Tell parents to give babies infant liquid paracetamol for Men-B vaccination visits, in order to reduce the risk of fever, Public Health England (PHE) urged today.
From 1 September, the MenB vaccination will be added to the NHS Childhood Immunisation Programme in England to help protect children against the disease, which can cause meningitis.
Bexsero will be used, which Dr Mary Ramsay, head of immunisation at PHE, said “has a good safety record” but causes an increased risk of fever. She recommends that infant liquid paracetamol is used for the two and four month appointment visits.
Ramsay said: “It’s important that parents use paracetamol following vaccination to reduce the risk of fever. The fever peaks around six hours after vaccination but is nearly always mild and gone within two days.
“The fever shows the baby’s body is responding to the vaccine, although the level of fever depends on the individual child and does not indicate how well the vaccine has worked – some infants may not develop a fever at all,” she added.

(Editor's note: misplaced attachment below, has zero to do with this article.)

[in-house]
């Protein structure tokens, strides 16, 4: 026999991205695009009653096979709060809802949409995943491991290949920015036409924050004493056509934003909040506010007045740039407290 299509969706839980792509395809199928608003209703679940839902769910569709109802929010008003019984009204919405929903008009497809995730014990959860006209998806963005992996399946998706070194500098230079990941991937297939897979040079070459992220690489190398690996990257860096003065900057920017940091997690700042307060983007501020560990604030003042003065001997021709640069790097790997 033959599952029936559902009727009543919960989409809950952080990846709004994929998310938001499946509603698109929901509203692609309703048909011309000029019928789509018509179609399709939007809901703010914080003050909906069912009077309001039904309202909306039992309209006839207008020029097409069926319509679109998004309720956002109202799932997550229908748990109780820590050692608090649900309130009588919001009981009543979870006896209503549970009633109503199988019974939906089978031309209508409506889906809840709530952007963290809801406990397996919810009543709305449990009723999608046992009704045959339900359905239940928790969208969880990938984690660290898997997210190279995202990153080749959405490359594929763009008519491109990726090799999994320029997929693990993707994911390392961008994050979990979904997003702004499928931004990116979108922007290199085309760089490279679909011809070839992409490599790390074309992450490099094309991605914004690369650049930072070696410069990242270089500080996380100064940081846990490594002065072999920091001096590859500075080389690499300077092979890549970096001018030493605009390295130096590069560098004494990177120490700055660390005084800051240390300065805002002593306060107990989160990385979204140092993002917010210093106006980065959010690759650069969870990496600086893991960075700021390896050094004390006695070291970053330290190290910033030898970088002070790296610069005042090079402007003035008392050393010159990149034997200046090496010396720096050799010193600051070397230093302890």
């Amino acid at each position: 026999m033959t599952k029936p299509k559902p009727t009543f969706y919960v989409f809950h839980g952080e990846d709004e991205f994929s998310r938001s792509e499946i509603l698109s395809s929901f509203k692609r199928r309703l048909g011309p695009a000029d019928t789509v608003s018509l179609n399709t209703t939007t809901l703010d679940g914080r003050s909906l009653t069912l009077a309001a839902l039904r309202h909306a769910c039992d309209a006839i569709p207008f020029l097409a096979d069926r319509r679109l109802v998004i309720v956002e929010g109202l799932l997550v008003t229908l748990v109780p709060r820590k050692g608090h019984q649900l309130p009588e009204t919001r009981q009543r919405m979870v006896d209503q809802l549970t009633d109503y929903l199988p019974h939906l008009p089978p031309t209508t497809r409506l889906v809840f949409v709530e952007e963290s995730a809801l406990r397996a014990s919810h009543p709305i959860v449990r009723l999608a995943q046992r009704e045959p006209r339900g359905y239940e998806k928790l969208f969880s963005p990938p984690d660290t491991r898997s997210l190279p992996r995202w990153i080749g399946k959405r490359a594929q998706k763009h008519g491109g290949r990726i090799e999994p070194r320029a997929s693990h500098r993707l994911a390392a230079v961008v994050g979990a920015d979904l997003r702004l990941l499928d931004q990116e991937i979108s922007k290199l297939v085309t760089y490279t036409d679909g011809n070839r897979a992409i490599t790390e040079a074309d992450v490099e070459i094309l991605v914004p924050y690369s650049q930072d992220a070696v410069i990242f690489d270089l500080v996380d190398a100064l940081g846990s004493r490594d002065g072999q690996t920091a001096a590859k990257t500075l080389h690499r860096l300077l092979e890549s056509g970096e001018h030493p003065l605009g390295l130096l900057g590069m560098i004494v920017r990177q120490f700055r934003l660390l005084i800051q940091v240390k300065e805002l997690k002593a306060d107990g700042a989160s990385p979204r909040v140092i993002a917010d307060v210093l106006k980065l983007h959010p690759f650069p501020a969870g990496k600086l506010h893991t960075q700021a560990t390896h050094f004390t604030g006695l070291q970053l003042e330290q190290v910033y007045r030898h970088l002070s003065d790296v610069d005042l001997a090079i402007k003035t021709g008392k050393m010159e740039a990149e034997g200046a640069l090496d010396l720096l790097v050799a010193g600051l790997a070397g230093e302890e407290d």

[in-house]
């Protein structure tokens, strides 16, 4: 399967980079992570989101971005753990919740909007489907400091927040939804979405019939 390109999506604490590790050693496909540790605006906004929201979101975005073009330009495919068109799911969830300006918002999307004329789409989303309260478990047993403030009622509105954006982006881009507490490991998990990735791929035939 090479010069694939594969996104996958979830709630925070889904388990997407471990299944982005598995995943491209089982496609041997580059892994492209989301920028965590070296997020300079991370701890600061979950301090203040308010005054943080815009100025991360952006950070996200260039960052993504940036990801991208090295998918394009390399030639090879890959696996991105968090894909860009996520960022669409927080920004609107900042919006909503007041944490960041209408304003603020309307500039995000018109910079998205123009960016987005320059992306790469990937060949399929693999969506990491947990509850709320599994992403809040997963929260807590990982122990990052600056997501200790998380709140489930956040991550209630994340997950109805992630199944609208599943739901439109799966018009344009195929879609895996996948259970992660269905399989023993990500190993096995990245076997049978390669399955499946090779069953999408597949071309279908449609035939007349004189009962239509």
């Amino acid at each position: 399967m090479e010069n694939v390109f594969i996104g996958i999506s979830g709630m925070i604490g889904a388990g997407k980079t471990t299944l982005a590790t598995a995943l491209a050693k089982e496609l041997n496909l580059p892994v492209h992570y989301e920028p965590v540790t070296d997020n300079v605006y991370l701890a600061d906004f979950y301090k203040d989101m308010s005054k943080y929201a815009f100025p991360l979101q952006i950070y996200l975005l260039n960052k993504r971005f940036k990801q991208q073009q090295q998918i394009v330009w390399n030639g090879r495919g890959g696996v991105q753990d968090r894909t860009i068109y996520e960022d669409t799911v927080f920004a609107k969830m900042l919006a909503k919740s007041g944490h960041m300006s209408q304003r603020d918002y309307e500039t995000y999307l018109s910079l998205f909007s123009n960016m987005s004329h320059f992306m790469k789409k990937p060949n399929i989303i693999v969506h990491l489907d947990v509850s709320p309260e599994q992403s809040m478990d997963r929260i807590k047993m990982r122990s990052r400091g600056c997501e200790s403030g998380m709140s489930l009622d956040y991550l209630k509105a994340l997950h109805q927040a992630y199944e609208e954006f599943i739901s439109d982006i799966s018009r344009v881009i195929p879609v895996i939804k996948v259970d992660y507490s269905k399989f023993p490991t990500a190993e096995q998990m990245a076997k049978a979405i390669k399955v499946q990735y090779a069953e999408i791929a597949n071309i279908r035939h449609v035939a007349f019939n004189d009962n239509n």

Giving the baby paracetamol reduces the chances of getting fever by more than a half, and reduces the risk of irritability and discomfort, such as pain at the injection site, after vaccination, Ramsay also explained. Symptoms of Meningitis B can include a high fever with cold hands and feet, vomiting and refusing to feed, agitation, drowsiness or being floppy or unresponsive, grunting or breathing rapidly or having an unusual high-pitched or moaning cry.
“A classic sign”, Ramsay said, is pale, blotchy skin, and a red rash that doesn’t fade when a glass is rolled over it. Additional symptoms include having a tense, bulging soft spot on their head (fontanelle), having a stiff neck and an aversion to bright lights or having convulsions or seizures. In March 2014, the Joint Committee on Vaccination and Immunisation (JCVI) recommended a national MenB immunisation programme for infants using a three-dose schedule. In March 2015, the programme, using Bexsero vaccine, was announced.